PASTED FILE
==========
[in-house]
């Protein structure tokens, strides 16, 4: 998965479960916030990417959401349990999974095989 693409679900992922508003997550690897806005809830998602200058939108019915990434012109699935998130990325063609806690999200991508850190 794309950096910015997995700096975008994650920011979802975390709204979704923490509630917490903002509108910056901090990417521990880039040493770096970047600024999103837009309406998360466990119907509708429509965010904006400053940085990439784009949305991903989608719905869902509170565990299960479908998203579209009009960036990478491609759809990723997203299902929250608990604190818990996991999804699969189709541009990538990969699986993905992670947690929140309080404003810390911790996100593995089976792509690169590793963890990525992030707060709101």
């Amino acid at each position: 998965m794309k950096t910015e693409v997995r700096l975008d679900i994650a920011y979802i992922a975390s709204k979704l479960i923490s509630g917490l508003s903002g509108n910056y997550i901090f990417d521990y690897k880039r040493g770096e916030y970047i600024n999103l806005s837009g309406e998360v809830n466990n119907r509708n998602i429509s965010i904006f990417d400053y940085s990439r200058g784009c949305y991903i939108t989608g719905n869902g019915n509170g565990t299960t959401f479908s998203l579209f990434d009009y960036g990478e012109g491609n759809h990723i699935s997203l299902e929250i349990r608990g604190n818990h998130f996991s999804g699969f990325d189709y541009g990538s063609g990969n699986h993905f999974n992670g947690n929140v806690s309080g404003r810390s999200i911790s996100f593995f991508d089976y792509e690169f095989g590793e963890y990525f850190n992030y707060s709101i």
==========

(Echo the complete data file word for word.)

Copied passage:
[in-house]
């Protein structure tokens, strides 16, 4: 998965479960916030990417959401349990999974095989 693409679900992922508003997550690897806005809830998602200058939108019915990434012109699935998130990325063609806690999200991508850190 794309950096910015997995700096975008994650920011979802975390709204979704923490509630917490903002509108910056901090990417521990880039040493770096970047600024999103837009309406998360466990119907509708429509965010904006400053940085990439784009949305991903989608719905869902509170565990299960479908998203579209009009960036990478491609759809990723997203299902929250608990604190818990996991999804699969189709541009990538990969699986993905992670947690929140309080404003810390911790996100593995089976792509690169590793963890990525992030707060709101």
């Amino acid at each position: 998965m794309k950096t910015e693409v997995r700096l975008d679900i994650a920011y979802i992922a975390s709204k979704l479960i923490s509630g917490l508003s903002g509108n910056y997550i901090f990417d521990y690897k880039r040493g770096e916030y970047i600024n999103l806005s837009g309406e998360v809830n466990n119907r509708n998602i429509s965010i904006f990417d400053y940085s990439r200058g784009c949305y991903i939108t989608g719905n869902g019915n509170g565990t299960t959401f479908s998203l579209f990434d009009y960036g990478e012109g491609n759809h990723i699935s997203l299902e929250i349990r608990g604190n818990h998130f996991s999804g699969f990325d189709y541009g990538s063609g990969n699986h993905f999974n992670g947690n929140v806690s309080g404003r810390s999200i911790s996100f593995f991508d089976y792509e690169f095989g590793e963890y990525f850190n992030y707060s709101i």